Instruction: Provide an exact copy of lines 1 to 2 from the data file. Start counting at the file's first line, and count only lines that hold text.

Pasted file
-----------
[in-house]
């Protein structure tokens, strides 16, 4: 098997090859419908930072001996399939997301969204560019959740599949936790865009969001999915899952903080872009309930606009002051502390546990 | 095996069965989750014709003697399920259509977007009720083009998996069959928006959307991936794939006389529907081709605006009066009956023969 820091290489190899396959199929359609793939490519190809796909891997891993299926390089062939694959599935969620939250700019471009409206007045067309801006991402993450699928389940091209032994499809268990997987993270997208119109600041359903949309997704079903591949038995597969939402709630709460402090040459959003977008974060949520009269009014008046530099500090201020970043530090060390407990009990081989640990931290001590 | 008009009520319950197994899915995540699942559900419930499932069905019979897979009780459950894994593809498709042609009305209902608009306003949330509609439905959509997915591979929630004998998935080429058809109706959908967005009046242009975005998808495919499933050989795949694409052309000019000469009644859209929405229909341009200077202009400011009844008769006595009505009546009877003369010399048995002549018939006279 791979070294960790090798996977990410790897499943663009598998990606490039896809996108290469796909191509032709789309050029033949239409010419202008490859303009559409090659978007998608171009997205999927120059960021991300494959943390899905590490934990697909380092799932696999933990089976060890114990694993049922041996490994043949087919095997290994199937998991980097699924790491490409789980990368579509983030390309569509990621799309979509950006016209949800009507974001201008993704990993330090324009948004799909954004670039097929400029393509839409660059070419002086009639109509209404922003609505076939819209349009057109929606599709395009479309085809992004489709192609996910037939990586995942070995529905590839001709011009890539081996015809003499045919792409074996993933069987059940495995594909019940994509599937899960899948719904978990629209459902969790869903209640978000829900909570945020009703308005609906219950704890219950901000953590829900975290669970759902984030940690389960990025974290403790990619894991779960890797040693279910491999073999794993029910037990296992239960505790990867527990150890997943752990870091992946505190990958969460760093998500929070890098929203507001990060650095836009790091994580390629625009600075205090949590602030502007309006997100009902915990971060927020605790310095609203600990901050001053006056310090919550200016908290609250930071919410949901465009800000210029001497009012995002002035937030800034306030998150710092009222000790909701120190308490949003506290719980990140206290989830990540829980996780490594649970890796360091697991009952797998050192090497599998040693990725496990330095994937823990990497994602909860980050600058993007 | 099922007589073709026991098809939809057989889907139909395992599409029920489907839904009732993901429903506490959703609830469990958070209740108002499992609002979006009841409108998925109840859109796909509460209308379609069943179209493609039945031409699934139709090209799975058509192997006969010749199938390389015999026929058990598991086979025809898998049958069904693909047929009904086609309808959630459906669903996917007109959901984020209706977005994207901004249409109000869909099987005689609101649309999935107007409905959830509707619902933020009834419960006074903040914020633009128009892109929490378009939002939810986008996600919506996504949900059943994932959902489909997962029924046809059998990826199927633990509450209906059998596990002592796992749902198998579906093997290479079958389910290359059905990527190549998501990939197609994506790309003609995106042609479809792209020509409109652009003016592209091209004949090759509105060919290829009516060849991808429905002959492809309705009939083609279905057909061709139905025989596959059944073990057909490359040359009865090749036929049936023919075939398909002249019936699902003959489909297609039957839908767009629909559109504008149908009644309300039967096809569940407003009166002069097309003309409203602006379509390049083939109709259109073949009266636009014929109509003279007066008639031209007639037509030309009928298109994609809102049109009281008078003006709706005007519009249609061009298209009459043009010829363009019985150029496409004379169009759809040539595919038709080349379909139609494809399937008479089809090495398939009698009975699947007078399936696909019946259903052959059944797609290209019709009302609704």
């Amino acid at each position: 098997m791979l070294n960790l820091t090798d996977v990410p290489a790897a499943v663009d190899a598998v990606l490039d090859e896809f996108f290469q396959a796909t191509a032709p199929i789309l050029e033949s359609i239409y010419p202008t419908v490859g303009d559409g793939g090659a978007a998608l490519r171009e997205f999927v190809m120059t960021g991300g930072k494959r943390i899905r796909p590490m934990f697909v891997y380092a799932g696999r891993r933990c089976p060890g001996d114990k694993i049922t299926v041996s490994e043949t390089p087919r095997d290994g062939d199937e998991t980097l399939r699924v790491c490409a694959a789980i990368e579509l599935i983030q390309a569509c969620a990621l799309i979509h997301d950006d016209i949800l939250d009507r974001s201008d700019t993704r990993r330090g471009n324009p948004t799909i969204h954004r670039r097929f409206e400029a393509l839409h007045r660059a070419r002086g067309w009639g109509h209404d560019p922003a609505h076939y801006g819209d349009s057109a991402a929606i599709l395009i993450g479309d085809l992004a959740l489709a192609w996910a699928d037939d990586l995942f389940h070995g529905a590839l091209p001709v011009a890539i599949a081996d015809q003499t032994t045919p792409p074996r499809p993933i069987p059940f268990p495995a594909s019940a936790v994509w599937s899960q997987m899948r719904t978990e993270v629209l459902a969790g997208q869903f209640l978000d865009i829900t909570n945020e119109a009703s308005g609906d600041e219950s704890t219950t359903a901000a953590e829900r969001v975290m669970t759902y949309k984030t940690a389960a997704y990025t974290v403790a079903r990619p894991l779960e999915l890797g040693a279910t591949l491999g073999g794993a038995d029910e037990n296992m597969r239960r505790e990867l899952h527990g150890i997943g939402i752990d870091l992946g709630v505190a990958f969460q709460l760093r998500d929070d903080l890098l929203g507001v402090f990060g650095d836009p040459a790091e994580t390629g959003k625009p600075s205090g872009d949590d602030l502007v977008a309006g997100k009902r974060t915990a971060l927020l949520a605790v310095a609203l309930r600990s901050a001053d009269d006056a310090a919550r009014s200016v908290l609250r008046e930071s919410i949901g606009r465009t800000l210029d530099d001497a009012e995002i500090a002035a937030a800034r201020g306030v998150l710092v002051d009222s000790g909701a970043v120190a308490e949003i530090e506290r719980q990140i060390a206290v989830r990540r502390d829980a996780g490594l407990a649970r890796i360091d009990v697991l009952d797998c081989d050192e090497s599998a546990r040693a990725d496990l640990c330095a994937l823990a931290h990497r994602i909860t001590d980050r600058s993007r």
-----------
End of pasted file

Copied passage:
[in-house]
């Protein structure tokens, strides 16, 4: 098997090859419908930072001996399939997301969204560019959740599949936790865009969001999915899952903080872009309930606009002051502390546990 | 095996069965989750014709003697399920259509977007009720083009998996069959928006959307991936794939006389529907081709605006009066009956023969 820091290489190899396959199929359609793939490519190809796909891997891993299926390089062939694959599935969620939250700019471009409206007045067309801006991402993450699928389940091209032994499809268990997987993270997208119109600041359903949309997704079903591949038995597969939402709630709460402090040459959003977008974060949520009269009014008046530099500090201020970043530090060390407990009990081989640990931290001590 | 008009009520319950197994899915995540699942559900419930499932069905019979897979009780459950894994593809498709042609009305209902608009306003949330509609439905959509997915591979929630004998998935080429058809109706959908967005009046242009975005998808495919499933050989795949694409052309000019000469009644859209929405229909341009200077202009400011009844008769006595009505009546009877003369010399048995002549018939006279 791979070294960790090798996977990410790897499943663009598998990606490039896809996108290469796909191509032709789309050029033949239409010419202008490859303009559409090659978007998608171009997205999927120059960021991300494959943390899905590490934990697909380092799932696999933990089976060890114990694993049922041996490994043949087919095997290994199937998991980097699924790491490409789980990368579509983030390309569509990621799309979509950006016209949800009507974001201008993704990993330090324009948004799909954004670039097929400029393509839409660059070419002086009639109509209404922003609505076939819209349009057109929606599709395009479309085809992004489709192609996910037939990586995942070995529905590839001709011009890539081996015809003499045919792409074996993933069987059940495995594909019940994509599937899960899948719904978990629209459902969790869903209640978000829900909570945020009703308005609906219950704890219950901000953590829900975290669970759902984030940690389960990025974290403790990619894991779960890797040693279910491999073999794993029910037990296992239960505790990867527990150890997943752990870091992946505190990958969460760093998500929070890098929203507001990060650095836009790091994580390629625009600075205090949590602030502007309006997100009902915990971060927020605790310095609203600990901050001053006056310090919550200016908290609250930071919410949901465009800000210029001497009012995002002035937030800034306030998150710092009222000790909701120190308490949003506290719980990140206290989830990540829980996780490594649970890796360091697991009952797998050192090497599998040693990725496990330095994937823990990497994602909860980050600058993007 | 099922007589073709026991098809939809057989889907139909395992599409029920489907839904009732993901429903506490959703609830469990958070209740108002499992609002979006009841409108998925109840859109796909509460209308379609069943179209493609039945031409699934139709090209799975058509192997006969010749199938390389015999026929058990598991086979025809898998049958069904693909047929009904086609309808959630459906669903996917007109959901984020209706977005994207901004249409109000869909099987005689609101649309999935107007409905959830509707619902933020009834419960006074903040914020633009128009892109929490378009939002939810986008996600919506996504949900059943994932959902489909997962029924046809059998990826199927633990509450209906059998596990002592796992749902198998579906093997290479079958389910290359059905990527190549998501990939197609994506790309003609995106042609479809792209020509409109652009003016592209091209004949090759509105060919290829009516060849991808429905002959492809309705009939083609279905057909061709139905025989596959059944073990057909490359040359009865090749036929049936023919075939398909002249019936699902003959489909297609039957839908767009629909559109504008149908009644309300039967096809569940407003009166002069097309003309409203602006379509390049083939109709259109073949009266636009014929109509003279007066008639031209007639037509030309009928298109994609809102049109009281008078003006709706005007519009249609061009298209009459043009010829363009019985150029496409004379169009759809040539595919038709080349379909139609494809399937008479089809090495398939009698009975699947007078399936696909019946259903052959059944797609290209019709009302609704």